The ability to stay calm in an emergency situation can sometimes be a matter of life and death. Adults who take charge of children including grandparents, should make every effort to know what to do in the case of a medical emergency. Receiving training in lifesaving techniques and CPR certification can provide grandparents with the ability to save their grandchild’s life, should the need arise.
Types of Training
Ideally, all adults would take the time to familiarise themselves with emergency procedures in lifesaving for both children and adults, but a minimum requirement for those caring for kids is to become knowledgeable in at least matters relating to infants and children.
Infant and child CPR is appropriate for ages new-born through eight years and offers injury prevention guidelines as well as teaching proper emergency procedures in the event of a life threatening injury or illness.
Recognising Life Threatening Emergencies
Life threatening emergencies typically fall into four categories: breathing emergencies, respiratory arrest, cardiac arrest, and choking. It is critical that caregivers be alert and able to recognise the symptoms of each in order to provide adequate assistance. Symptoms of each are as follows:
Breathing emergencies: weak cry or voice, decreasing alertness and responsiveness, pale or blue lips or tongue, and either very rapid or unusually slow, shallow breathing
Respiratory arrest: no breathing at all or breathing so slowly or irregularly that the blood is not being oxygenated, unresponsiveness, but with signs of circulation (breathing, coughing or moving in response to rescue breaths)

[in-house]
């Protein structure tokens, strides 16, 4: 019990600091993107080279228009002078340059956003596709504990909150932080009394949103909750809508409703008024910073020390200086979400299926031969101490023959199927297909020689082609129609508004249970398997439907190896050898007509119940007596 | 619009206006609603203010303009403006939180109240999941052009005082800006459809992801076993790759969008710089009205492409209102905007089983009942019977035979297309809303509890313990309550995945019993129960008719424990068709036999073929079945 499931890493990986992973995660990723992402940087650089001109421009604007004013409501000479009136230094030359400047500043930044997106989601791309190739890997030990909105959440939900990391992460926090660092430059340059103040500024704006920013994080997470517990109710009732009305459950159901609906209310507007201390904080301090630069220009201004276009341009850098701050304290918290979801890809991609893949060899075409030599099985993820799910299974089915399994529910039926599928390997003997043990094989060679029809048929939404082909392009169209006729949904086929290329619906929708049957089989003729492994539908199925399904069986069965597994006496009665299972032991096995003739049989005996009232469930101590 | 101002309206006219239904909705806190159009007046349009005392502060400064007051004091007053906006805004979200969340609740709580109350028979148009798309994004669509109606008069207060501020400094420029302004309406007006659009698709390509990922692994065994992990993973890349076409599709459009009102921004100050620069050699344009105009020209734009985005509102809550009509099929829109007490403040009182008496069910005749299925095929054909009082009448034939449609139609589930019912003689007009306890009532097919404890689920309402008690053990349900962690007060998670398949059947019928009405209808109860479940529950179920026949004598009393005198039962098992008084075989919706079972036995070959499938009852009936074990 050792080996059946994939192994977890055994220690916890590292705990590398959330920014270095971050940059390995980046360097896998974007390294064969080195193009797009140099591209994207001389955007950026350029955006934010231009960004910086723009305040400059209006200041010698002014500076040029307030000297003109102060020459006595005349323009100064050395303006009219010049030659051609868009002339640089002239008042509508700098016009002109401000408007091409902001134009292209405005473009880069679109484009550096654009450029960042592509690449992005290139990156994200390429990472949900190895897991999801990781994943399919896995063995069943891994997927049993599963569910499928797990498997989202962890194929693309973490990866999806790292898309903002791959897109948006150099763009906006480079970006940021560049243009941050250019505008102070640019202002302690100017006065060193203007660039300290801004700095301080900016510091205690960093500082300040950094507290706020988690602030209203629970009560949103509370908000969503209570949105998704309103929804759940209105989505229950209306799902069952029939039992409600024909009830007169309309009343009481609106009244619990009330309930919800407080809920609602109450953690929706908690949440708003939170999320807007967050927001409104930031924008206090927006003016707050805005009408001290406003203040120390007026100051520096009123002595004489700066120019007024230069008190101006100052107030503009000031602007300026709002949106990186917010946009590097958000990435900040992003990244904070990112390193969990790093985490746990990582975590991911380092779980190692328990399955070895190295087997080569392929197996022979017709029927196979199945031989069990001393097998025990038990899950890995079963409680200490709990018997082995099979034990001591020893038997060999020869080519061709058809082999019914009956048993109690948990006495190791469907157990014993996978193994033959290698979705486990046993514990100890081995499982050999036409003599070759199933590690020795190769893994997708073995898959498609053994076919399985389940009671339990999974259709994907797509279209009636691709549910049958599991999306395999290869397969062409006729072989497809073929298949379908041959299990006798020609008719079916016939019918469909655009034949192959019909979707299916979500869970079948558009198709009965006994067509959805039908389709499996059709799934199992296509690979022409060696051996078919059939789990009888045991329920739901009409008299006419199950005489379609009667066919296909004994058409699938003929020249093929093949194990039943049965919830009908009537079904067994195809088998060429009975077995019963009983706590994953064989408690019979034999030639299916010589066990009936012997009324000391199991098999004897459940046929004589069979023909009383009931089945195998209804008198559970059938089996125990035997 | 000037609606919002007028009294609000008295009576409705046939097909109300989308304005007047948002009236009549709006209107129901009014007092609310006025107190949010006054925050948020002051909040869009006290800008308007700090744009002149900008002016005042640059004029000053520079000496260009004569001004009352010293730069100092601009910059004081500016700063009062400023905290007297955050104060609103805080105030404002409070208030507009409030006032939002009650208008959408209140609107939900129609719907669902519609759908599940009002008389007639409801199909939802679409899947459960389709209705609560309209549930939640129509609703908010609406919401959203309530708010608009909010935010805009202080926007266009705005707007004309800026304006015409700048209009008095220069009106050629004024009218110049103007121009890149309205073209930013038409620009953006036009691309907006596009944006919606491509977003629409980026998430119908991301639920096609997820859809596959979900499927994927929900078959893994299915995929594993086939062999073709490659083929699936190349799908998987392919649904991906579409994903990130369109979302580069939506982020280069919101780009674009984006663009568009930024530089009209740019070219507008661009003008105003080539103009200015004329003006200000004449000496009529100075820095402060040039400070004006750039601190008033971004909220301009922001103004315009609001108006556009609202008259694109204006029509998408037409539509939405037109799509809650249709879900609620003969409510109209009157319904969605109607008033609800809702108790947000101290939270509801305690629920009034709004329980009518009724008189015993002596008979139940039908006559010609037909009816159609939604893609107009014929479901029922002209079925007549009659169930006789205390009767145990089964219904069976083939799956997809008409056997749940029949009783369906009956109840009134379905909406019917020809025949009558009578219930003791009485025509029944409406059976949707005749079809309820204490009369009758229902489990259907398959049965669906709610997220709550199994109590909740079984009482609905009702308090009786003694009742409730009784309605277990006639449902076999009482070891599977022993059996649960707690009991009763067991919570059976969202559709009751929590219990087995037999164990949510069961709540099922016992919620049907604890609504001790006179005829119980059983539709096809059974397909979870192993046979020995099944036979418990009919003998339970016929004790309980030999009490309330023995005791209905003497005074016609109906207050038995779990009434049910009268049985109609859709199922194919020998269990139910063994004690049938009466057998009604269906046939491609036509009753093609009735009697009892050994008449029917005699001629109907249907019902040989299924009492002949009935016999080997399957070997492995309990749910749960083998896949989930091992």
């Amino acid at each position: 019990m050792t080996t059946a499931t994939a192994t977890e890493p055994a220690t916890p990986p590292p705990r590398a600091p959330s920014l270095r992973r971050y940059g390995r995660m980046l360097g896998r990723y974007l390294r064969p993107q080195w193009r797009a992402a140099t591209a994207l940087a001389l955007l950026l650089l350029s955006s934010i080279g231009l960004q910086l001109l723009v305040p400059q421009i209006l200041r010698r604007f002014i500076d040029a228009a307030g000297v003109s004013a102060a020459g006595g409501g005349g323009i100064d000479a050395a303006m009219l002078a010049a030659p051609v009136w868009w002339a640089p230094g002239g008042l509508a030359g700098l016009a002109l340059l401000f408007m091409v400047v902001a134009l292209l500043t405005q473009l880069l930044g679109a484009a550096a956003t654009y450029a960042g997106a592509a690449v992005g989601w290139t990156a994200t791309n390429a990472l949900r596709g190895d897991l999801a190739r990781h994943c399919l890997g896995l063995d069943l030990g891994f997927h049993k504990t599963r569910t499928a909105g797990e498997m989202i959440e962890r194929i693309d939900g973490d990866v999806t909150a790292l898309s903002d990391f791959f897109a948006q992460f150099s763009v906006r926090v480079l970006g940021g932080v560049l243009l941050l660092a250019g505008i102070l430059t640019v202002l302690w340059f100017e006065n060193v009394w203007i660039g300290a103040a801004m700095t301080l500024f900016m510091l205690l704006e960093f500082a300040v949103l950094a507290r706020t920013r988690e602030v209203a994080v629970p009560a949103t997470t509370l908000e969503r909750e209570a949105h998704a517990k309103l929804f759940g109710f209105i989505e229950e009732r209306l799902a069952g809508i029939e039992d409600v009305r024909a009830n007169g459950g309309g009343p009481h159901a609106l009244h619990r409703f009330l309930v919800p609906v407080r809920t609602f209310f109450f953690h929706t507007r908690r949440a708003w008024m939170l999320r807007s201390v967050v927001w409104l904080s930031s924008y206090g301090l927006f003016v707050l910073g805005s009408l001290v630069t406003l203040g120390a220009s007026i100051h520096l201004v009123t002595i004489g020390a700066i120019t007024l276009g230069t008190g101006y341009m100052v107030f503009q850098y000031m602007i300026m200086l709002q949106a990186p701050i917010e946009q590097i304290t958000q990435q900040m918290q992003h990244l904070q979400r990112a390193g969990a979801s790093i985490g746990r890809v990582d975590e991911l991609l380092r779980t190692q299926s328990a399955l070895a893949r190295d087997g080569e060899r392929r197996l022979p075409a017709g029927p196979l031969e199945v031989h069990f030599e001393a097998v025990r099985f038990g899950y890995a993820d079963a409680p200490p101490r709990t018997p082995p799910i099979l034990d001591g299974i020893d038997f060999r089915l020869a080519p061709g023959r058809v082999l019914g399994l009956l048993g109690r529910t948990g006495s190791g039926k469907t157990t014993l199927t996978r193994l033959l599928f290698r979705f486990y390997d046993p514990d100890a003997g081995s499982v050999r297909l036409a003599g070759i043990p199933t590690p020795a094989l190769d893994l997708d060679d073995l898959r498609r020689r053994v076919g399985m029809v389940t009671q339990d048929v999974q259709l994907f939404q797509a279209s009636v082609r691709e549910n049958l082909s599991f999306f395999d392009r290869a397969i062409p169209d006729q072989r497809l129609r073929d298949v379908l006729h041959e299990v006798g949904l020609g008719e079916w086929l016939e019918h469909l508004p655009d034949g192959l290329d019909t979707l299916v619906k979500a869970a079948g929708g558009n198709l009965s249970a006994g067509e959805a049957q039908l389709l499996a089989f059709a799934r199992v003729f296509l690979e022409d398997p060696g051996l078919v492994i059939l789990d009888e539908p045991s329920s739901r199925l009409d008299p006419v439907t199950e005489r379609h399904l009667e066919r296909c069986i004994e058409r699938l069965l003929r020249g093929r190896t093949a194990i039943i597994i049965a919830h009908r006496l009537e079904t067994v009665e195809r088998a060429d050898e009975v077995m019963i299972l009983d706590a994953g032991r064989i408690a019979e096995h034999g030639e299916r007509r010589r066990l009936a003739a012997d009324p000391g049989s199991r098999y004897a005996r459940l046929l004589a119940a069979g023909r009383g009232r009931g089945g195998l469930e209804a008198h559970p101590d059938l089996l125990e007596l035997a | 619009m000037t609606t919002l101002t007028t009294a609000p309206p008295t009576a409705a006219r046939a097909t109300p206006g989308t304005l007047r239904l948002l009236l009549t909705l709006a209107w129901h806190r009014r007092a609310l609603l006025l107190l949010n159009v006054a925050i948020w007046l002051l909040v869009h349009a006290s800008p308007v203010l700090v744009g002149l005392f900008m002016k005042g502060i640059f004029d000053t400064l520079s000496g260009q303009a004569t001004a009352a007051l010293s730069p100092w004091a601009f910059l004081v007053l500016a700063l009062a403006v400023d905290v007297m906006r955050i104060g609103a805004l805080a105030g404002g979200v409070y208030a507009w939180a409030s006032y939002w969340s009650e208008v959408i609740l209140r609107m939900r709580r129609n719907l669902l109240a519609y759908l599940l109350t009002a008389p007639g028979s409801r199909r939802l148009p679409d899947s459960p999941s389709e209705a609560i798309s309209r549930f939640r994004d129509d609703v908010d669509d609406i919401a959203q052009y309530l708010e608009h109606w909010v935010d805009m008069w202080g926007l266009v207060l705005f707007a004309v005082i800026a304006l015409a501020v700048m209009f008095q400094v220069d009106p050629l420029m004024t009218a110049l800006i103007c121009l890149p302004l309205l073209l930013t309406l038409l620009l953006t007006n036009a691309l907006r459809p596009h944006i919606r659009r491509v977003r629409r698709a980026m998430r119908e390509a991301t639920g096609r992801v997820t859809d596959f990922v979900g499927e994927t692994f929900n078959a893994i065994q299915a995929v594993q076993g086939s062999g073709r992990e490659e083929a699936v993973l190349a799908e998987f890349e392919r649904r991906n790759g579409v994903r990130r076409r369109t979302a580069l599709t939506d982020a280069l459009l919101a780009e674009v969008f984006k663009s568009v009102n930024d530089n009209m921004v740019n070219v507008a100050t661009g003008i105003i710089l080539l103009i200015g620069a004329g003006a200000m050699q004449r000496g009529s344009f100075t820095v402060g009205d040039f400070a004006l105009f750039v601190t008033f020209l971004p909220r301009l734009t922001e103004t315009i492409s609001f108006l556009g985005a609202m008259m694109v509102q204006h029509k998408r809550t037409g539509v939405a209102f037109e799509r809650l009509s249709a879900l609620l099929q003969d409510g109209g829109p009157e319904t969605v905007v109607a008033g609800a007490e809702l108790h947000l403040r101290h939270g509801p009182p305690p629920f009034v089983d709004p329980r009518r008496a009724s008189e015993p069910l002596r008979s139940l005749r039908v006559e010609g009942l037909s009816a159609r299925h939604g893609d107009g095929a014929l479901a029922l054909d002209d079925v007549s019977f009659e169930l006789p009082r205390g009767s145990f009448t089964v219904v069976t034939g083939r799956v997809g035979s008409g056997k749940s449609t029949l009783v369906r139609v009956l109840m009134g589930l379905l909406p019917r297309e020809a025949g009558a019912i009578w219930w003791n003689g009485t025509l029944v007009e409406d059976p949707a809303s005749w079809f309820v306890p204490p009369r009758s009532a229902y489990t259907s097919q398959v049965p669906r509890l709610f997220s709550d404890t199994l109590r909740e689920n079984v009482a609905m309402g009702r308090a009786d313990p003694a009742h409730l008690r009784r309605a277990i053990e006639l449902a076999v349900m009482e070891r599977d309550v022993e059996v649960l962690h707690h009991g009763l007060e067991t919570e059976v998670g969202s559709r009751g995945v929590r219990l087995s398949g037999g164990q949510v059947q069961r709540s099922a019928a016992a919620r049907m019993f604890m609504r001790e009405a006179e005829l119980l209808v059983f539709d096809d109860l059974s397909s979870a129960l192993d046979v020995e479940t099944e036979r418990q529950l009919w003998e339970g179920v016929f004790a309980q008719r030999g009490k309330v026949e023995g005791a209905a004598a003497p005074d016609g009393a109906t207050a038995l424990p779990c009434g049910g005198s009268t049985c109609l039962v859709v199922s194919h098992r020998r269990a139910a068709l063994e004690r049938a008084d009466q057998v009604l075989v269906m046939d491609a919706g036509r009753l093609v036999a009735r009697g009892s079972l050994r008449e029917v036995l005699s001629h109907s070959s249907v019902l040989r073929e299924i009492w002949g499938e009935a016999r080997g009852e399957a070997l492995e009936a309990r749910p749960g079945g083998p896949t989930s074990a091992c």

Cardiac arrest: In children, cardiac arrest is most often caused by breathing emergencies or follows illness or injury. Signs include, limp and unresponsive to voice or touch, no normal breathing and no signs of circulation
Choking: clutches neck or throat, unable to speak or makes very faint sounds, weak, ineffective cough, no sound or a high pitched sound upon inhaling, difficulty breathing, blue lips or skin. If prolonged without treatment, child becomes unresponsive.
In the event of a life threatening emergency, lifesaving professionals should be called immediately so that they are en route while lifesaving techniques are being administered. Caregivers should continue CPR until help arrives.
Classes designed to educate people on handling life threatening medical emergencies are typically available at a variety of locations.
Hospitals, schools, and law enforcement offices may provide training and if not, they will be able to direct interested parties toward local classes.
Lifesaving and CPR training may be more readily available in large, metropolitan areas than in rural communities, but no matter the location, there is bound to be at least some access to instruction in lifesaving techniques.
For those who live in very remote areas or find it difficult to attend classes in person, CPR training is also available online. A quick inquiry through an internet search engine can help to locate such training.
Prevention is Key
While it is important to know how to handle life threatening emergencies, smart caregivers do all that they can to prevent them from happening in the first place.
Simple steps such as complying with sleep safety recommendations, keeping toxic substances out of the reach of children, providing kids with helmets and other athletic safety gear, and staying alert to possible choking hazards can all help to keep kids out of harm’s way.
After all, there is nothing more precious than the life of a child.